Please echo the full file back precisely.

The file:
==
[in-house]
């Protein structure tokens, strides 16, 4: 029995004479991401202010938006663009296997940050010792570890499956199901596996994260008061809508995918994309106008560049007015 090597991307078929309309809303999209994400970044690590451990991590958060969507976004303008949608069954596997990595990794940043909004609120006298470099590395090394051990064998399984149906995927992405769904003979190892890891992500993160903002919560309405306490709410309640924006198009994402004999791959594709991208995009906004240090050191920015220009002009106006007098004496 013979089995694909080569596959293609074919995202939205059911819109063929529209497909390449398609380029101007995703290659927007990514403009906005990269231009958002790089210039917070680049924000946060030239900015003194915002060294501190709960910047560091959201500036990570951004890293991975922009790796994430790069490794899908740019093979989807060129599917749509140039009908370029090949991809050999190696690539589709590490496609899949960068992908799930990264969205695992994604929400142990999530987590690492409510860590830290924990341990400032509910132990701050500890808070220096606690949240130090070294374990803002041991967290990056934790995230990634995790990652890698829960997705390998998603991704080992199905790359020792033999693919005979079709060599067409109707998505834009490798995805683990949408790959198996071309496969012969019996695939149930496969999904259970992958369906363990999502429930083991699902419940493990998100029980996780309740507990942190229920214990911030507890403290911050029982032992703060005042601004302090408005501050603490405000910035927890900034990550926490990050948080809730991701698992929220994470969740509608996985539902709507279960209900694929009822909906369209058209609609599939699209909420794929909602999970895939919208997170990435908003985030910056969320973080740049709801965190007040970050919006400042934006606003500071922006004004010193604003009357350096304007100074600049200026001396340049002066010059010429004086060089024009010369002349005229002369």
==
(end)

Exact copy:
[in-house]
């Protein structure tokens, strides 16, 4: 029995004479991401202010938006663009296997940050010792570890499956199901596996994260008061809508995918994309106008560049007015 090597991307078929309309809303999209994400970044690590451990991590958060969507976004303008949608069954596997990595990794940043909004609120006298470099590395090394051990064998399984149906995927992405769904003979190892890891992500993160903002919560309405306490709410309640924006198009994402004999791959594709991208995009906004240090050191920015220009002009106006007098004496 013979089995694909080569596959293609074919995202939205059911819109063929529209497909390449398609380029101007995703290659927007990514403009906005990269231009958002790089210039917070680049924000946060030239900015003194915002060294501190709960910047560091959201500036990570951004890293991975922009790796994430790069490794899908740019093979989807060129599917749509140039009908370029090949991809050999190696690539589709590490496609899949960068992908799930990264969205695992994604929400142990999530987590690492409510860590830290924990341990400032509910132990701050500890808070220096606690949240130090070294374990803002041991967290990056934790995230990634995790990652890698829960997705390998998603991704080992199905790359020792033999693919005979079709060599067409109707998505834009490798995805683990949408790959198996071309496969012969019996695939149930496969999904259970992958369906363990999502429930083991699902419940493990998100029980996780309740507990942190229920214990911030507890403290911050029982032992703060005042601004302090408005501050603490405000910035927890900034990550926490990050948080809730991701698992929220994470969740509608996985539902709507279960209900694929009822909906369209058209609609599939699209909420794929909602999970895939919208997170990435908003985030910056969320973080740049709801965190007040970050919006400042934006606003500071922006004004010193604003009357350096304007100074600049200026001396340049002066010059010429004086060089024009010369002349005229002369």